Couple sues townhome owners for alleged discrimination

By Janice Gregorson

A longtime Rochester developer faces a federal lawsuit alleging discrimination for refusing to rent a townhome to a woman in need of an assistance dog for a disability.

The lawsuit against Bouquet Builders Inc. and its owners, Marcia and John Bouquet, was filed Monday in U.S. District Court in Minneapolis by the U.S. attorney’s office, on behalf of Sarah and Jesse Wilder of Rochester and their minor daughter.

Bouquet Builders declined comment this morning.


The complaint alleges that the Bouquets refused to rent the Wilders a townhome at Avalon Cove, a complex they own located at 3202 Avalon Cove Lane N.W., citing a no-pet policy.

Sarah Wilder has been diagnosed with major depressive disorder, attention deficit hyperactivity disorder and other medical conditions and is described as a person with a disability as defined in the U.S. Fair Housing Act.

In July 2004, her treating psychologist prescribed the use of an assistance animal (a beagle) as additional therapy.

On May 13, 2005, the family came to Rochester to obtain housing near her new job as a nurse at Saint Marys Hospital. The complaint said they contacted Avalon Cove Townhomes to rent a unit and met with Marcia Bouquet on May 14, 2005. During the interview, they were told about the no-pet policy. The couple said an assistance animal had been prescribed for Sarah Wilder’s medical conditions. The complaint said Marcia Bouquet said no animals are allowed and maintained that position even after the Wilders explained that that is in violation of the law in these circumstances.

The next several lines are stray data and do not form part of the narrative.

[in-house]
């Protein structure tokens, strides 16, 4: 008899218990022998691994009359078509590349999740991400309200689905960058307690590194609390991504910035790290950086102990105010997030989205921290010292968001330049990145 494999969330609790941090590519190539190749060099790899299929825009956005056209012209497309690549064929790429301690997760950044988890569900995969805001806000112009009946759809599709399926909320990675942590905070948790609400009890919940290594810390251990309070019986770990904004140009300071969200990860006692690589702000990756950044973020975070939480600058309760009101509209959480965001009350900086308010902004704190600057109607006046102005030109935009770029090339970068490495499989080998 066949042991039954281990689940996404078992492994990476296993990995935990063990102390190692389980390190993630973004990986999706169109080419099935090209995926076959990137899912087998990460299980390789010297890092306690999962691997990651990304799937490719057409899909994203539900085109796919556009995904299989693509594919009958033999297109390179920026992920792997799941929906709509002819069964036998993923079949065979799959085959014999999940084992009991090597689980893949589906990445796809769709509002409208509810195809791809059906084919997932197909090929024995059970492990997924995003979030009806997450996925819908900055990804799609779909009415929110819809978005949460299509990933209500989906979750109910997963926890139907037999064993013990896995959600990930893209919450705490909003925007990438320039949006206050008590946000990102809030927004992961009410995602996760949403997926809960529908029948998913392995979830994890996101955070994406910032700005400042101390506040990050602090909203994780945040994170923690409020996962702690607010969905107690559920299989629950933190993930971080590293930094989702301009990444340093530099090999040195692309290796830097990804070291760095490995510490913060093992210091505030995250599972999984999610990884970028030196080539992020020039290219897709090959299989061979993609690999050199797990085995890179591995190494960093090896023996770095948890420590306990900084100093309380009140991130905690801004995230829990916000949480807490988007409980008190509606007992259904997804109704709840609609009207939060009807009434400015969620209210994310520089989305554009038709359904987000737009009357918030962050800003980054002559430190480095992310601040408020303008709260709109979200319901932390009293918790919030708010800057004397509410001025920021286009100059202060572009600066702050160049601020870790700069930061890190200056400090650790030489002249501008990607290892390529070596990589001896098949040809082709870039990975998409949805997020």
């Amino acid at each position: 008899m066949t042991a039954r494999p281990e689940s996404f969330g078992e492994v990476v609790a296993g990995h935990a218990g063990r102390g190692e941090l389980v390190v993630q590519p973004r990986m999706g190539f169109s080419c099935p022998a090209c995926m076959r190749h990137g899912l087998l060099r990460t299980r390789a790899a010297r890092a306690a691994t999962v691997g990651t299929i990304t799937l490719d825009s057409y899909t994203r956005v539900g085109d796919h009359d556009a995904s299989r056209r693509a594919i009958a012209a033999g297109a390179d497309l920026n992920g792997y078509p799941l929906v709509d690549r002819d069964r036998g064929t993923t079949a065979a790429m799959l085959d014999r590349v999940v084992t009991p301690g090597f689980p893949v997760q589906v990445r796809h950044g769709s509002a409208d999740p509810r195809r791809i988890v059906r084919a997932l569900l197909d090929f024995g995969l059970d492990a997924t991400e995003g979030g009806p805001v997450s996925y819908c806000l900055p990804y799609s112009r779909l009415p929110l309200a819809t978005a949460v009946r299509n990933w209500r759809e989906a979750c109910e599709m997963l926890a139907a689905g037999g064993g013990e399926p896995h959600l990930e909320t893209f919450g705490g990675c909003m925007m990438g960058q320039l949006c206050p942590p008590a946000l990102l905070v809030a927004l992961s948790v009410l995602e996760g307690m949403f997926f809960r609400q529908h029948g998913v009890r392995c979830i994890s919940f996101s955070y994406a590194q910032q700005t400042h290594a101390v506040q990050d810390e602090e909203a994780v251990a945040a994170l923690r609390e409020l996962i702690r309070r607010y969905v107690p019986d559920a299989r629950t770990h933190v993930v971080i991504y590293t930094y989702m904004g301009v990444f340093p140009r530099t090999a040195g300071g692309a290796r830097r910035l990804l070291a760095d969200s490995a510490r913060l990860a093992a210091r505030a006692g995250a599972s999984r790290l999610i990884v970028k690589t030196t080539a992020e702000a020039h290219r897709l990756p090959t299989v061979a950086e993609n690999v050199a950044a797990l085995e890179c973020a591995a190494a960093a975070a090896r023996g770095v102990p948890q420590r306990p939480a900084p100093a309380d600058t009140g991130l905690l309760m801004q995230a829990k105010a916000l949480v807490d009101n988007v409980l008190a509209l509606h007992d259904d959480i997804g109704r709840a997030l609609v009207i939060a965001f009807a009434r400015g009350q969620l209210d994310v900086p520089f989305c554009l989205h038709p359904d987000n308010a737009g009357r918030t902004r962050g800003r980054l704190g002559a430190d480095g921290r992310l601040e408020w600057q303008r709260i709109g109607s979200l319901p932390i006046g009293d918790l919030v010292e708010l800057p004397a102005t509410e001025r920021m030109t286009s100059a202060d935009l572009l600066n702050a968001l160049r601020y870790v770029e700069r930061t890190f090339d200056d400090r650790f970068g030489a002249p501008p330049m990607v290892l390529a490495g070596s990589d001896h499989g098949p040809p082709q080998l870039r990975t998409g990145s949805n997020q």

On Dec. 13, 2005, Sarah Wilder filed a complaint with the U.S. Department of Housing and Urban Development alleging violation of the Fair Housing Act. HUD conducted an investigation and found that "reasonable cause existed to believe the defendants discriminated against the Wilders." On July 18, HUD issued a charge of discrimination against the Bouquets. On Aug. 9, the Bouquets elected to have the charge resolved in a federal civil action, and the government filed the lawsuit Monday. The suit asks the federal court to declare that the Bouquet policy violates the Fair Housing Act, and seeks a monetary award for damages against the Wilders.

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